Dolgetta Law, PLLC

DOS Changes Policy on Whether Office Manager

May Supervise More than One Office

Real Estate In-Depth July, 2013

By: Edward I. Sumber

Board Counsel

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In January 2013 I was asked to confirm to one of our members that it is permissible for a multi-office firm to have a single manager in charge of more than one physical office. I assured the member that this was a common practice and that I knew of no law or regulation under Article 12(A) of the Real Property Law which would prohibit a single manager from supervising multiple offices. When I went to verify this with Whitney A. Clark, Associate Attorney for the New York State Department of State's Division of Licensing Services, Ms. Clark informed me that DOS had an internal policy prohibiting a single individual from assuming managerial responsibility for more than one office.


On May 15, 2013 we received a letter from Ms. Clark confirming that the Department of State has changed its internal policy confirming that an "...office manager may supervise more than one office so long as he or she has adequate resources to fulfill such duties."


What Was the Basis of DOS's Internal Policy?


When this matter was initially discussed with the Department of State, Associate Attorney Clark indicated that the primary basis for the policy was Regulation Section 175.21(a) (19 NYCRR 175.21(a)). This provision includes the following verbiage requiring brokers to "provide regular, frequent and consistent personal guidance, instruction, oversight and superintendence..." in order to supervise a real estate salesperson.


In my January discussion with Ms. Clark I pointed out that the Regulation in question is over 50 years old and was placed into effect at a time when fax machines, cell phones, computers, smartphones, iPads, email and computerized multiple listing had not yet been invented. More importantly, many firms have moved into a large firm format with hundreds of salespersons and in the economic climate that has existed in the industry, it would be an extreme burden for multi-office firms to hire a separately compensated manager for each of its offices. Current technology allows much of the supervisory activities to occur remotely.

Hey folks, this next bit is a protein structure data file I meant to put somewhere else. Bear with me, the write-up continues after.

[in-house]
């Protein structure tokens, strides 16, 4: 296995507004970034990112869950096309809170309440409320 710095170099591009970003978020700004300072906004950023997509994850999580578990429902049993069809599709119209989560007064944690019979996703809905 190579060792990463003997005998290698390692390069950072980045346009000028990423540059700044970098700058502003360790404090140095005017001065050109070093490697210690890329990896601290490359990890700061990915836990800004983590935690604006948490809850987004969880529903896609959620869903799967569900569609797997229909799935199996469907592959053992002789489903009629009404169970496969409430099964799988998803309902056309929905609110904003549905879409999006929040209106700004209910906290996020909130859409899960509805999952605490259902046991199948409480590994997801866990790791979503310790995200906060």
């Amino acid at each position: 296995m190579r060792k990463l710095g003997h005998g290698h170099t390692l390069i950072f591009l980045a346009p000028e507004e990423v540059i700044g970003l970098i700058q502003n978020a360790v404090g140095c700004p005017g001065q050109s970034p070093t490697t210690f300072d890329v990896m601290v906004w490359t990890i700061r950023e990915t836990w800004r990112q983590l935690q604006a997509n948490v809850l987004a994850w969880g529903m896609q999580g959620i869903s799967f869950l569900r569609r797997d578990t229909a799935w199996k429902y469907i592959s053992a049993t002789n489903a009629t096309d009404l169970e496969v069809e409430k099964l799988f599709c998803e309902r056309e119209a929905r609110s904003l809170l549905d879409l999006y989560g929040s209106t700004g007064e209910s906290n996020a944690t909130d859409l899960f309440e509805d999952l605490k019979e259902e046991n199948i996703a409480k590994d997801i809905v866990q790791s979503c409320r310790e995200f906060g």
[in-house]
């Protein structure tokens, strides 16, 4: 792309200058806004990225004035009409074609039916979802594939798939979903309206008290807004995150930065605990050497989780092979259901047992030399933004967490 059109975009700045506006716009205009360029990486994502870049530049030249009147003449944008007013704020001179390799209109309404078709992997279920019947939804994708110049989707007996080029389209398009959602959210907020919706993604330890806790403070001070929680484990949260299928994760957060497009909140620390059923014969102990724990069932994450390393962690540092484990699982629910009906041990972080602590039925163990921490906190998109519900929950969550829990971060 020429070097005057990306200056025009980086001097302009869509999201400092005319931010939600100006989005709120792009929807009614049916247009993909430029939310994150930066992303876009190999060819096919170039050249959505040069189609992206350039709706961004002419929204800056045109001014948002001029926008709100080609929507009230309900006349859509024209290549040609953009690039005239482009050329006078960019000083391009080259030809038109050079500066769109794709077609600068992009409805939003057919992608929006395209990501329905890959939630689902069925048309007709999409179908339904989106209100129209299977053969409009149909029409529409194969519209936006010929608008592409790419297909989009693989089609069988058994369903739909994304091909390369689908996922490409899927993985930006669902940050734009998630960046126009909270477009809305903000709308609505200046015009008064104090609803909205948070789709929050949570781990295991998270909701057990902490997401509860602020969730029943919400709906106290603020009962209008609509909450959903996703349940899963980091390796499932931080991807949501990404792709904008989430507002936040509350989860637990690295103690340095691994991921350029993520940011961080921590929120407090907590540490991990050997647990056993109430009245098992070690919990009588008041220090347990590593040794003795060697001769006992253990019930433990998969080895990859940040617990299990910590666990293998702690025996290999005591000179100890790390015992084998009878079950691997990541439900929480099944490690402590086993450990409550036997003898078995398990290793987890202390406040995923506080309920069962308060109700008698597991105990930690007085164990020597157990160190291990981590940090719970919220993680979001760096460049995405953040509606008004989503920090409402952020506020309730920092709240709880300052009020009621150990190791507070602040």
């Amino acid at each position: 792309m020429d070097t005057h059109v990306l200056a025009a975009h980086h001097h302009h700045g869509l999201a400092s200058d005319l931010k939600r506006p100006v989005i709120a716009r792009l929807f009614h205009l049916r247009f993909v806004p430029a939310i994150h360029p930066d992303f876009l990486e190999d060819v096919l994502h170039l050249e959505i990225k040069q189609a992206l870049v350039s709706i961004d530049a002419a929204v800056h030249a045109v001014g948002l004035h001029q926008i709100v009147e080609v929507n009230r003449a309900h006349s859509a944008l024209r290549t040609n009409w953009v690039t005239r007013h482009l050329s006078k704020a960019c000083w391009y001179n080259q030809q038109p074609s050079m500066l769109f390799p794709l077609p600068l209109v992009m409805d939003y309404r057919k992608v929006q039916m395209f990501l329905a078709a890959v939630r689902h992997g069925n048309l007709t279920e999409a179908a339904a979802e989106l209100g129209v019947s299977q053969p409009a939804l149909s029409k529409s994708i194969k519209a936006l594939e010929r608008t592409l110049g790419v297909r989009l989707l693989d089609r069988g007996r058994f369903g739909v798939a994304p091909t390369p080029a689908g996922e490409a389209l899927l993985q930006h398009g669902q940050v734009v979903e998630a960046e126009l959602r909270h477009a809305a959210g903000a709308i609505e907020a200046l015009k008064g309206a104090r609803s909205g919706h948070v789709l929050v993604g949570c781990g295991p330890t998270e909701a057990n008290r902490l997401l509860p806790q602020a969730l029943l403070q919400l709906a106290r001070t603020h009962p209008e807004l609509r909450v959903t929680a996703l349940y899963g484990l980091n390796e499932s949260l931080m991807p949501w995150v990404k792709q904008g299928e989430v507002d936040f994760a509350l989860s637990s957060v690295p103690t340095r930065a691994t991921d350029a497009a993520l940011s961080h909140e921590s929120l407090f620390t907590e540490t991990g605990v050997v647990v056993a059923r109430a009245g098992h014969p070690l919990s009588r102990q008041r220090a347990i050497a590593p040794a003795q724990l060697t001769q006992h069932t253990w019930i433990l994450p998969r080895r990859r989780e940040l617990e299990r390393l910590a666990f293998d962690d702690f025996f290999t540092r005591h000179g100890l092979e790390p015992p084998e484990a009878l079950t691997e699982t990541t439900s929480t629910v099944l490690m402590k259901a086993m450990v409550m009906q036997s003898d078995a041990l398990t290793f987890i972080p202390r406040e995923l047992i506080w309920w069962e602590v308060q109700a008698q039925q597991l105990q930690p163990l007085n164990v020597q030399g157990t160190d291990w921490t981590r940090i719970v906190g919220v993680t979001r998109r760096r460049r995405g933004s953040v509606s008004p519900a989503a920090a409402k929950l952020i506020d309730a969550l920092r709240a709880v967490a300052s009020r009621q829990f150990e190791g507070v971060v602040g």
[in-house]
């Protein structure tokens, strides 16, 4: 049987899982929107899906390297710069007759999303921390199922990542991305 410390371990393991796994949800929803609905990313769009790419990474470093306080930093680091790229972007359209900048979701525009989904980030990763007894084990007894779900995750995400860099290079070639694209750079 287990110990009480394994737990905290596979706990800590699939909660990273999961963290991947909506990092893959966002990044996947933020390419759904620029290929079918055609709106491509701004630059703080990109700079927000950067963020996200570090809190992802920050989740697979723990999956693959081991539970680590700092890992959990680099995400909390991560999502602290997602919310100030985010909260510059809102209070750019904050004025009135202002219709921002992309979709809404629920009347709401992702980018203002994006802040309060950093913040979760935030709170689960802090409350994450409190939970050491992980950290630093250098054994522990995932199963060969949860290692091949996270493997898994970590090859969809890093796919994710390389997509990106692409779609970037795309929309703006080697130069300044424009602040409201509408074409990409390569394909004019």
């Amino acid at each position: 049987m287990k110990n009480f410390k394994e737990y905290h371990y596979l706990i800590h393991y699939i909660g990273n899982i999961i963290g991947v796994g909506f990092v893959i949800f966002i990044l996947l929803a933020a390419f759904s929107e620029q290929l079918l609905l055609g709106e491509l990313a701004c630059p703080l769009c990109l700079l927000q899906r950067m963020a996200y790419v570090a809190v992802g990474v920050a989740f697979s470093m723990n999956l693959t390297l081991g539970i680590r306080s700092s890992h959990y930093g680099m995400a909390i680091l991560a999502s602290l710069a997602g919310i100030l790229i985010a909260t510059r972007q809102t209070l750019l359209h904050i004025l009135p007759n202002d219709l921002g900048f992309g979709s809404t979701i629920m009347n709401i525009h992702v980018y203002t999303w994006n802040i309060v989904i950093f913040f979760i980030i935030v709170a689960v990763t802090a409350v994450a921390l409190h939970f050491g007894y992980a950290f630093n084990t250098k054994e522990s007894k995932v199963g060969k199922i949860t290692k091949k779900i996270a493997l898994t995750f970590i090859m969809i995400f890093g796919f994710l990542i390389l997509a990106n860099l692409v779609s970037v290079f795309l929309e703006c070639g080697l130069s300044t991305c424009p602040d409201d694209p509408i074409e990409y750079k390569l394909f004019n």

After extensive discussion with Ms. Clark she invited me to request a change in DOS policy which my office submitted on January 25, 2013.





Why We Felt the Policy of DOS Should Be Changed


The following points were made in our petition to DOS that it consider changing its internal policy:


  1. Regulation 175.21(a) has been in effect for more than 50 years and technology has vastly changed the operation of real estate brokerage offices, the business models of brokerage firms and the ability of an individual to be supervised remotely. Most of the technology in use today did not exist when the Regulation went into effect.


  1. In our region there is a high concentration of large firms with multiple offices. Except for staff meetings, many salespersons have minimal contact with their managers that are consistent with a "warm body standard". Much of the supervision which occurs is conducted through electronic communications.


  1. As a result of guidance from the New York State Department of Labor most managers work under the direction and control of the principal broker and receive W-2 compensation. As a result, the necessity of appointing a paid office manager for each office can be economically burdensome and inconsistent with current business models.


  1. Most of the larger firms with which I am in contact, have a single manager who supervises more than one office. The practice is commonplace and the internal policy of the Department of State has been unknown to the industry.


DOS Reverses its Position


In her May 8, 2013 letter confirming DOS's reversal of its internal policy, Attorney Whitney A. Clark made the following statements:


  • "Section 440 of the Real Property Law defines ‘office manager' as, "a licensed associate real estate broker who shall by choice elect to work as an office manager under the name and supervision of another individual broker or another broker who is licensed under a partnership, trade name, limited liability company or corporation..."


  • "19 NYCRR 175.21(a) requires brokers to provide "regular, frequent and consistent personal guidance, instruction, oversight and superintendence."


  • "...(I)t is my opinion that an office manager may supervise more than one office so long as he or she has adequate resources to fulfill such duties. Per the Deputy Secretary's instruction the Division of Licensing Services has changed its policy on this issue to conform to this opinion."


Relationship with DOS Personnel


Our industry has been benefited by its ability to have an ongoing dialogue with its regulatory agency during past administrations. It is gratifying to know that DOS is open to hearing another point of view and willing to reconsider positions which may no longer serve consumers or licensees. We are most grateful to Ms. Clark and to the Deputy Secretary for their favorable response on this subject.


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Legal Column author Edward I. Sumber, Esq. is the principal attorney in the law firm of Dolgetta Law, PLLC. The firm has been counsel to the Hudson Gateway Association of Realtors, Inc. since 1974 and the firm was responsible for incorporating the Hudson Gateway Multiple Listing Service, Inc. in 1976. For information about Dolgetta Law, PLLC. go to http://www.sumberlaw.com/.





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